Frost
One other consideration is that when they are in leaf, Beech trees are very frost tender, so a late spring frost can severly damage or even kill small to medium sized trees. I have seen well established trees that are 20-30 years old in Cumbria (NW England) killed by a severe late frost in mid may. Therefore Beech trees are best not planted in frost hollows or areas that are prone to late spring frosts. If a mature tree is badly frosted after it has come out into leaf it can reduce that years wood increment by as much as 90%.

Despite this tenderness to late spring frost they can be a remarkably hardy tree and can be seen growing together with Sycamore in many woods and shelterbelts high on the windswept hills and moors of  North Yorkshire (UK) where I spent my youth.

Pests and diseases
In this area, Beech grows really well and is not subject to any damaging pest and disease problems, however in many areas it can be very prone to damage by grey squirrels which gnaw away patches of bark on the trunks and branches of younger trees from about 15-40 years of age. This can be a very serious and damaging problem that can usually only be resolved by trapping. Beyond this age range they are usually less prone to damage.

The one serious disease that Beech can suffer from is Beech Bark Disease where an infected tree shows dark, weeping tarry spots. This is associated with dense infestations by the felted beech coccus which is a minute sap sucking insect. This combined attack can badly damage or kill trees usually between 20 and 60 years old. Trees that are stressed by drought or by poor site selection are more likely to be affected. Conversly Beech trees that grow in a mixed species woodlands are less likely to be seriously affected Click on the link to find out more. http://en.wikipedia.org/wiki/Beech_bark_disease

Beechwoods


A huge Beech tree at the estate Den Bramel, Bronkhorst, Netherlands. Its girth is 7.4 meters, unfortunatly this tree died in the summer of 2009 due to fungal attack. 
Photo by Tim B. Monumental Trees

Beech woods are very charcteristic by their long silvery trunks and carpets of russet leaves with a mostly bare woodland floor beneath with very little or no ground flora. Beech trees cast such a deep shade that very little can grow beneath them, this makes them a dominant species that are capable of growing through other trees such as Oak, Sweet Chestnut and Silver Birch, outperforming and eventually shading them out. This heavy shade makes walking through Beechwoods a wonderful experience for us, but not so great for wildlife which thrive when rich ground flora and a shrub layer is present. Holly and Yew are the only species that I have seen growing as a sub species in Beech woodland, but I expect that Box would also grow too.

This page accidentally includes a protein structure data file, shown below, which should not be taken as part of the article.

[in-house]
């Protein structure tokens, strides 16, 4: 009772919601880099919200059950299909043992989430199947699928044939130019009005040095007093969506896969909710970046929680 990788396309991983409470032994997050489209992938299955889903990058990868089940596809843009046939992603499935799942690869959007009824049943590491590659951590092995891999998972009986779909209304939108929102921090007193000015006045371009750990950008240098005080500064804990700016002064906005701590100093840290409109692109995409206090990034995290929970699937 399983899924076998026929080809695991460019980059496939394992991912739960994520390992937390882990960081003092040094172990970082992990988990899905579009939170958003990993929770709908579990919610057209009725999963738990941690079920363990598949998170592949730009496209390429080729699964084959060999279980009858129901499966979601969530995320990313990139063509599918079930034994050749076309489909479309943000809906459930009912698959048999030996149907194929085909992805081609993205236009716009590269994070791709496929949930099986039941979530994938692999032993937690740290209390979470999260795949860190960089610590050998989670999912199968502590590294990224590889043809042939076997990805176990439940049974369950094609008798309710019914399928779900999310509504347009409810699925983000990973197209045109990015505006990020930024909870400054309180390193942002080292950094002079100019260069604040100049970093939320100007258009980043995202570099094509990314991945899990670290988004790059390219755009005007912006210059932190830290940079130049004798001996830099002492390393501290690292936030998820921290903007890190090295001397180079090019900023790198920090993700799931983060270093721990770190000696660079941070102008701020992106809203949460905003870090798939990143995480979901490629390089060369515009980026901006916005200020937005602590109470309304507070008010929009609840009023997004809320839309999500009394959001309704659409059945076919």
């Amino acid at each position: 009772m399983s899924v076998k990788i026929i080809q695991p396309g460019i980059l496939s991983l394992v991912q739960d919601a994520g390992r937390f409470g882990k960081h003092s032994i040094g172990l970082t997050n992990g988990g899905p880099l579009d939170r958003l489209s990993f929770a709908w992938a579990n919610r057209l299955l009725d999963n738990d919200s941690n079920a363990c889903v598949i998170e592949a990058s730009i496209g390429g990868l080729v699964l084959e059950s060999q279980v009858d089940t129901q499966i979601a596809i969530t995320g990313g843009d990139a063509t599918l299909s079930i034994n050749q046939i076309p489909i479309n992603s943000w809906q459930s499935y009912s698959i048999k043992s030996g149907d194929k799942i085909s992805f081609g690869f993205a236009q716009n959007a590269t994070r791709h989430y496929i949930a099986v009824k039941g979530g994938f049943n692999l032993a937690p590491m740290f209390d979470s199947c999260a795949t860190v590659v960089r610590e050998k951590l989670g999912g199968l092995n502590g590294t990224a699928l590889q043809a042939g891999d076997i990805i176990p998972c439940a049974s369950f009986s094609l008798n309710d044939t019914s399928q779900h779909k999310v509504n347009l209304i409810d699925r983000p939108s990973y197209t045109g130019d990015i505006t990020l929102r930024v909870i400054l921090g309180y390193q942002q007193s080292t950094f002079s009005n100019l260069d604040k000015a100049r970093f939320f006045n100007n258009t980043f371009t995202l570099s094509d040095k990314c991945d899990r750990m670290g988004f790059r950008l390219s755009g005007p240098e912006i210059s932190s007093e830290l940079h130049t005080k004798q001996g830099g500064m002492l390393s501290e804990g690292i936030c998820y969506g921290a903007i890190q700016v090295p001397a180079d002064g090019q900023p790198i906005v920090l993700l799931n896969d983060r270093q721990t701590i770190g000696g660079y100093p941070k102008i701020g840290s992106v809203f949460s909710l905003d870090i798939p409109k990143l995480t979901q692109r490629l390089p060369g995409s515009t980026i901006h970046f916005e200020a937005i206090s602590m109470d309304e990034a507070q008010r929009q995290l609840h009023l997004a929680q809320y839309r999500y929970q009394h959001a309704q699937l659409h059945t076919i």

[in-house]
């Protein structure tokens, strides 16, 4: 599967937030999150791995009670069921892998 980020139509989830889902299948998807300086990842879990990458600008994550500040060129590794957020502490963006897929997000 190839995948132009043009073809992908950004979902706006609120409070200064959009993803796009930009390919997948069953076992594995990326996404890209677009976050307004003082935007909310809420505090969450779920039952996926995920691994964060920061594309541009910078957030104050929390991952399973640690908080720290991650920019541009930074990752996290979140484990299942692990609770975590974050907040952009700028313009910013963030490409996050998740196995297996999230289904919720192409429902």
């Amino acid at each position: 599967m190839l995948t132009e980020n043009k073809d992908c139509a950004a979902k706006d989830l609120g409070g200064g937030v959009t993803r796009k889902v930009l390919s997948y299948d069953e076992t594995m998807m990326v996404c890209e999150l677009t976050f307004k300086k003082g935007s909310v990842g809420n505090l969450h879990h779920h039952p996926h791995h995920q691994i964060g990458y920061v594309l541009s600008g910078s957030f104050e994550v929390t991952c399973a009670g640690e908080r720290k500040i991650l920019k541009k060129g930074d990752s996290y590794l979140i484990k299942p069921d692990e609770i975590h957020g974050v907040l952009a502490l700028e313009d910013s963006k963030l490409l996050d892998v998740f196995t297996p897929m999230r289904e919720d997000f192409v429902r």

The amazing Beechwoods of the Forets de Soignes, Belgium
in Autumn. Photo by kind permission of Philou Philou

Fruiting
Beech belongs to a valuable group of trees that produce an edible nut. These are an especially important food reserve for birds and rodents. We too can also eat them although they do contain tannins which carry a slight toxicity if eaten in large quantities. It is possible to press an oil from Beech nuts and they can also be ground into a flour which can only be used after the tannins have been leached out by soaking.

Beech trees only start to flower and produce nuts when they are at least 30 years old and possibly as late as 80. Trees must first build up their carbohydrate reserves in the previous year in order to produce the flowers that may result in a successful seed crop. It is usual for all the trees in a large geographical area to all crop in the same year. The heaviest crops, known as mast years, only occur after hot, sunny summers and almost never in successive years. If the summer is too cold and cloudy, many if not all of the nuts will be empty, the further north that you are in Europe the frequency of good seed production years decreases.




Timber
Most people of my generation and earlier sat at school desks made from Beech wood. Chosen for this purpose due to it's excellent finishing qualities, hardness and resistance to compression and splitting. It is great wood for gluing, staining and varnishing. It is excellent for flooring manufacture and furniture, in fact almost any woodwork that isn't either structural or outdoors as it has no rot resistance. It is excellent for firewood and wood pulp but straight pieces are potentially much too good to be used in this way.

Hedging


The Meikleour Beech Hedge in Perthshire, Scotland is the worlds
tallest hedge. Image courtesy of Tour Scotland Photographs.
Beech is one of the very best hedging plants, beautiful at all times of the year, it adds a classic elagance to any garden. Beech hedges have a special feature called marcescence which means that the dead leaves are retained by the trees until the Spring when the new leaves emerge, so the hedge is never bare. The worlds tallest hedge as listed by the Guinness Book of World Records is the Meikleour Beech Hedge situated 18km north of Perth in Scotland, it was planted in 1745, stands 30 meters tall and runs for 530 meters. More information at http://www.perthshirebigtreecountry.co.uk/index.asp?pg=31
For myself this is one of my favourite trees and I plant them in preference to any other hardwoods. I find them such a good all rounder with good steady growth, being fairly easy to manage, a beautiful looking tree with good Autumn colouring together with the potential to grow wood of great quality, versitility and value. How can you resist?

A Beech seedling in it's first few weeks of life, full of future promise.
Photo by Thue.

2 comments:

  1. As usual Gary a really lovely and informative article. I always fancied a copper beech hedge in the UK (mainly for their beautiful Winter colour)but somehow never got around to it. Perhaps I'll get around to it here.

    Maggie

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  2. A really excellent and informative site.

    I am having some problems with establishing an Ash(Fraxinus excelsior) coppice. Do you know of any information regarding the initial cutting of maiden Ash trees for coppice? Many of my new regrowth has grown either a) very bent and twisted or b) very straight and tall and then been blown over in the first autumn gales.

    Best wishe,

    Alan

    ReplyDelete